It is at this threshold, between garden and kitchen where I thrive most. Knowing that the instant a stem snaps there is an obligation to honour in its freshest form the days harvest. I have been known to be found on all fours in the polytunnel grazing hands free to maximise the ‘freshness experience’. It is here that my native self is proven. As I play my part in this sacred cycle i acknowledge I am holding sunlight, condensed into a leaf or berry, lifegiving, planet sustaining sunlight.

Whereas a tree or plant can largely gather information directly from the sun, we as humans must depend upon a far more intricate and longer process of concentrating that energy into be it leaves or flesh. As we have not yet evolved photosynthetic powers, we seek from other organisms. Therefore as a necessary harvest this becomes an act of sacrifice that in turn should rightfully be worshipped. It is with this truth that I cook. 

By Jake

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‘The heritage of the past is the seed that brings forth the harvest of the future’ by Allan Gray

‘The Heritage of the past is the seed that brings forth the harvest of the future’
Wendell Philips

This week we were privileged to have the company of Harley & Cally as our guests at Newbold. Co-founding members of Newbold.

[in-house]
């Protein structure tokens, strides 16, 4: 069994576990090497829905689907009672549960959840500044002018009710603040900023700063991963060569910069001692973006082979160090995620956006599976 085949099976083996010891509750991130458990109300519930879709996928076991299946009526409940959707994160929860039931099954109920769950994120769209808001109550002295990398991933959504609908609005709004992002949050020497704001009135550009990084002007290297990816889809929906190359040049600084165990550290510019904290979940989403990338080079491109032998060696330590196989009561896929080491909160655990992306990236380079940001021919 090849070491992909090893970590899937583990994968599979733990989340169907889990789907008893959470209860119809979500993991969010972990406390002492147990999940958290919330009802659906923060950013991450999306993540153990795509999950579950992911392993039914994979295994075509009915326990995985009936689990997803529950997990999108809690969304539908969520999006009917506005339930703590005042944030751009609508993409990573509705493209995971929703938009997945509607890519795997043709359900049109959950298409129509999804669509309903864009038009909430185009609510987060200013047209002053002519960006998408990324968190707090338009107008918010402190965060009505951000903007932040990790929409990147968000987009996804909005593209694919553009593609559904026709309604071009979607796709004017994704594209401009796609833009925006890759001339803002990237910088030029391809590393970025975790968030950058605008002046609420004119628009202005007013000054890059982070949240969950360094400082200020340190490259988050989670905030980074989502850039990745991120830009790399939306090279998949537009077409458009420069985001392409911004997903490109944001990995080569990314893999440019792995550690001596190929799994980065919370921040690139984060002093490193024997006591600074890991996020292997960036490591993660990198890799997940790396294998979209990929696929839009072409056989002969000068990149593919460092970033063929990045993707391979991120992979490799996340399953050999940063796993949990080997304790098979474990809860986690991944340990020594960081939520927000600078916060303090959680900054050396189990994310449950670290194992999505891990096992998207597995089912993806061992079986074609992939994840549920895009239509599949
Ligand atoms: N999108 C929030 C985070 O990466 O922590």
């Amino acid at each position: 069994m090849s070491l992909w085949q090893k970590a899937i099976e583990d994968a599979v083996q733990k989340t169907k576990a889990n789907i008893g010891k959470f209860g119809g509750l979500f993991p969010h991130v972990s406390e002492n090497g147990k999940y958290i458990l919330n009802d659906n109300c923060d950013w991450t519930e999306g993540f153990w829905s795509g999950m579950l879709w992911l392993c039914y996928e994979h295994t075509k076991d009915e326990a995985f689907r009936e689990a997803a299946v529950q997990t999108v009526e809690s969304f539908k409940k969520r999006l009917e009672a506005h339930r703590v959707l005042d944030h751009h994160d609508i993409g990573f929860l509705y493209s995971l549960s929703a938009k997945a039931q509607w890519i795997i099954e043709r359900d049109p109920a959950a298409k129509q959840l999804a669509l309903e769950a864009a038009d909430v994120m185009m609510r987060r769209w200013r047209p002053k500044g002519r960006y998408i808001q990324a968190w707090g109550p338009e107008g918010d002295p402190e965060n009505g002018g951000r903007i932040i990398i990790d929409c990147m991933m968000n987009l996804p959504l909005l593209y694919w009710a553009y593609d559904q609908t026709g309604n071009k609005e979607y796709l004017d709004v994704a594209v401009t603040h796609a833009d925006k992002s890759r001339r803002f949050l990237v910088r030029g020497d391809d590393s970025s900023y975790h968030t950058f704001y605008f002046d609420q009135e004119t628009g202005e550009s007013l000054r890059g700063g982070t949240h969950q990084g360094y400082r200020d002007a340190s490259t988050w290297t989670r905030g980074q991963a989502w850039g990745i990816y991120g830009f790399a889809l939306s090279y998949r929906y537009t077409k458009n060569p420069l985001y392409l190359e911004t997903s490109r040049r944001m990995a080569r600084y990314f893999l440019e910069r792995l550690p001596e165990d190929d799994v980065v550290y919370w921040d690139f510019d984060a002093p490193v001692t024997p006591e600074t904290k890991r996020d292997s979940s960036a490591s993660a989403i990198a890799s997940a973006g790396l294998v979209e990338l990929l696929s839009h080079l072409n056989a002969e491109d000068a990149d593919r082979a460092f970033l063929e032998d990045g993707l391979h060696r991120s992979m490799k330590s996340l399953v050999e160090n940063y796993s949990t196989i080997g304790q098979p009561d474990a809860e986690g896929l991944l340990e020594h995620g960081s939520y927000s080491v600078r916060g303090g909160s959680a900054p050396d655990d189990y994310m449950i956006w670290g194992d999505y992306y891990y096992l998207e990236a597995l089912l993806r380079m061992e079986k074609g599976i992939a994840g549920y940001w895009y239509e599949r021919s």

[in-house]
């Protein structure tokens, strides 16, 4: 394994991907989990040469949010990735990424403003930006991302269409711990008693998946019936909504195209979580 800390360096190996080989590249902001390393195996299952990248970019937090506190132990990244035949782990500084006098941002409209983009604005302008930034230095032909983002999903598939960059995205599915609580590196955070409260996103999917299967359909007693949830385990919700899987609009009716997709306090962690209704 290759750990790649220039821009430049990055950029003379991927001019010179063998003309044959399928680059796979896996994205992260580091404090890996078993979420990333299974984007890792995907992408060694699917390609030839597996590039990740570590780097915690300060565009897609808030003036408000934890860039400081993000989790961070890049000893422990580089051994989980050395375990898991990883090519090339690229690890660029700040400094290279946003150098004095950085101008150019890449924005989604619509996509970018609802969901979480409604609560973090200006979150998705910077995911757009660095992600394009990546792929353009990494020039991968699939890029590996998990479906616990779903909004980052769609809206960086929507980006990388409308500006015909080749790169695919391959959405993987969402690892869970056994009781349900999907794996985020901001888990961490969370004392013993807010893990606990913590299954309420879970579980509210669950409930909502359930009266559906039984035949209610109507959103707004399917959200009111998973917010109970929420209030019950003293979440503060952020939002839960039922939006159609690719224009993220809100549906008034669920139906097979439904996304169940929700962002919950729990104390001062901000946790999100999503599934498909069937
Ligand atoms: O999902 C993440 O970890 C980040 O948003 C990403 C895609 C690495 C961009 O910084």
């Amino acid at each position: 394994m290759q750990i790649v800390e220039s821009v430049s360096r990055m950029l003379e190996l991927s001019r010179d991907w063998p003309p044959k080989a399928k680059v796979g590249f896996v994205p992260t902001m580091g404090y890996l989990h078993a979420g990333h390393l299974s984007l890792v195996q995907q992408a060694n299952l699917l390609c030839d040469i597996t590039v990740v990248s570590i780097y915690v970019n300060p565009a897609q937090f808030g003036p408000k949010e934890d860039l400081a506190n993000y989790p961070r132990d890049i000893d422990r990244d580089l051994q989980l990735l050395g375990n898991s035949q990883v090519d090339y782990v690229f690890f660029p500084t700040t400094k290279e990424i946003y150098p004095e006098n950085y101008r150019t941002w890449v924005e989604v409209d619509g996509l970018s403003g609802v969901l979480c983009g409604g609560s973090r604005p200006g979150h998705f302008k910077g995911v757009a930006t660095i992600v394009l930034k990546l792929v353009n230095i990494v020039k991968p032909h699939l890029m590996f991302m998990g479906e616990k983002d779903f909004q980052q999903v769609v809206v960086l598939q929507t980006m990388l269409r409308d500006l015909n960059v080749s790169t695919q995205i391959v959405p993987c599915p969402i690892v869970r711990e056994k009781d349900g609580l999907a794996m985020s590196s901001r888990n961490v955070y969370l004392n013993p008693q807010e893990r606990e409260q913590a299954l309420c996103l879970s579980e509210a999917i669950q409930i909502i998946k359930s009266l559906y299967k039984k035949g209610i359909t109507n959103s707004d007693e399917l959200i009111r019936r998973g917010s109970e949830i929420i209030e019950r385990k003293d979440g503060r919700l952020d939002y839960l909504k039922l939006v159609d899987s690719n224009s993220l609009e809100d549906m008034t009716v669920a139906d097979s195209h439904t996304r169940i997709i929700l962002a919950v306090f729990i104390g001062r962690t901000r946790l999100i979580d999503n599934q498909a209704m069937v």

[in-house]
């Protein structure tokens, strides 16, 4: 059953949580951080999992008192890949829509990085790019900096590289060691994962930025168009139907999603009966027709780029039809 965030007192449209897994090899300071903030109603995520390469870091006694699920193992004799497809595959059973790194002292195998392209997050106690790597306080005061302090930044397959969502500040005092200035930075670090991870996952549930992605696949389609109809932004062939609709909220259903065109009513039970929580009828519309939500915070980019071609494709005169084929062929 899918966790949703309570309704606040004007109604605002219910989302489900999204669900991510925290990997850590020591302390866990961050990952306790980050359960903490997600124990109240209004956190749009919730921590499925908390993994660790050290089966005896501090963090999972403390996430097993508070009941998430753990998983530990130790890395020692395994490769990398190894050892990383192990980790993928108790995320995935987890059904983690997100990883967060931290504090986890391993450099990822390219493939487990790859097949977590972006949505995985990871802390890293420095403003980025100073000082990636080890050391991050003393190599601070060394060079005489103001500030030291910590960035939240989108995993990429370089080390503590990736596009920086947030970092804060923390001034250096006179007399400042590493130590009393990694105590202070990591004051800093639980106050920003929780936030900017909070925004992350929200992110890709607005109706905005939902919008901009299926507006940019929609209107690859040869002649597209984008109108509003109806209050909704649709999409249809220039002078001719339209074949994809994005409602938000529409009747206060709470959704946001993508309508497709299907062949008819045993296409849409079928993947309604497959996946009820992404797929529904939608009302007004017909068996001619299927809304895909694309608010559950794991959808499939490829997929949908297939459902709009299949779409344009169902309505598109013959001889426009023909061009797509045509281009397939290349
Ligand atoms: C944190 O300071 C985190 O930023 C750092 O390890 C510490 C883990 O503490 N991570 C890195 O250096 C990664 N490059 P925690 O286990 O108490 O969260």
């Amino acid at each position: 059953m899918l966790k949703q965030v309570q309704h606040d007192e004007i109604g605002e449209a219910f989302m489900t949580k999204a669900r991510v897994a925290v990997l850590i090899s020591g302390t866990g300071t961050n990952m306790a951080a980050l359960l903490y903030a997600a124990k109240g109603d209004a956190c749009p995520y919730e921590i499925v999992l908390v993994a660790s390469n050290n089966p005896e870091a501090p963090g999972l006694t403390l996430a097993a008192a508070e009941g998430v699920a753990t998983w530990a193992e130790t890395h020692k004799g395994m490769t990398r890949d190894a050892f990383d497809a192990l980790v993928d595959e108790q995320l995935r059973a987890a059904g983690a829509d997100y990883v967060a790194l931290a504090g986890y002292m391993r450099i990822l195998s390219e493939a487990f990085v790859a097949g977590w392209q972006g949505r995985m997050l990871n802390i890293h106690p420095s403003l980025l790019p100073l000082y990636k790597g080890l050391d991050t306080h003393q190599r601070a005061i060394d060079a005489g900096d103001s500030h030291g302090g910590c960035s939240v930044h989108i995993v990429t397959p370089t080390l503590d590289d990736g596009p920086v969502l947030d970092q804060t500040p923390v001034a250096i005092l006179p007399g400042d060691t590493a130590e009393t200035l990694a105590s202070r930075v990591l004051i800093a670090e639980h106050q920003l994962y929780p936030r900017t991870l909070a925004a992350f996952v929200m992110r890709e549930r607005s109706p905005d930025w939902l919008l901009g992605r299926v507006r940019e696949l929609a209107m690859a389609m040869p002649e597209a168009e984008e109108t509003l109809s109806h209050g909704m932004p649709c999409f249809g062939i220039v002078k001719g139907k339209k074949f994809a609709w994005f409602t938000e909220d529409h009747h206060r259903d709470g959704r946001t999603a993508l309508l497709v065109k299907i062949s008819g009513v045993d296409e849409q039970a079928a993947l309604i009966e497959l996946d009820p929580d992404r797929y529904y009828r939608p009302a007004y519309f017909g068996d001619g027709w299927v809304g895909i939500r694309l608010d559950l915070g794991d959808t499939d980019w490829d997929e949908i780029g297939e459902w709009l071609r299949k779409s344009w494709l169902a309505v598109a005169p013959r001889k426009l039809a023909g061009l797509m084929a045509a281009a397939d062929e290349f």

IMG_5540_nHarley and Cally spoke about being drawn to Newbold and the determination to create a life at the Victorian House. On 17th November 1980 they officially formed their own community and charitable trust (still renting the house from the landlords) The trust succesfully operated workshops regularly which lead to the Newbold Trust community purchasing the property for £85,000 in May 1983.

The House began to run its economy according to a system of donations, which proved highly successful and offered a persuasive alternative to accepted business practices. Buoyed up by the generosity of its guests, Newbold was paid off within ten years and has been self-managed since under the guardianship of a group of Trustees, plus the management and operations skills of a resident team of core members.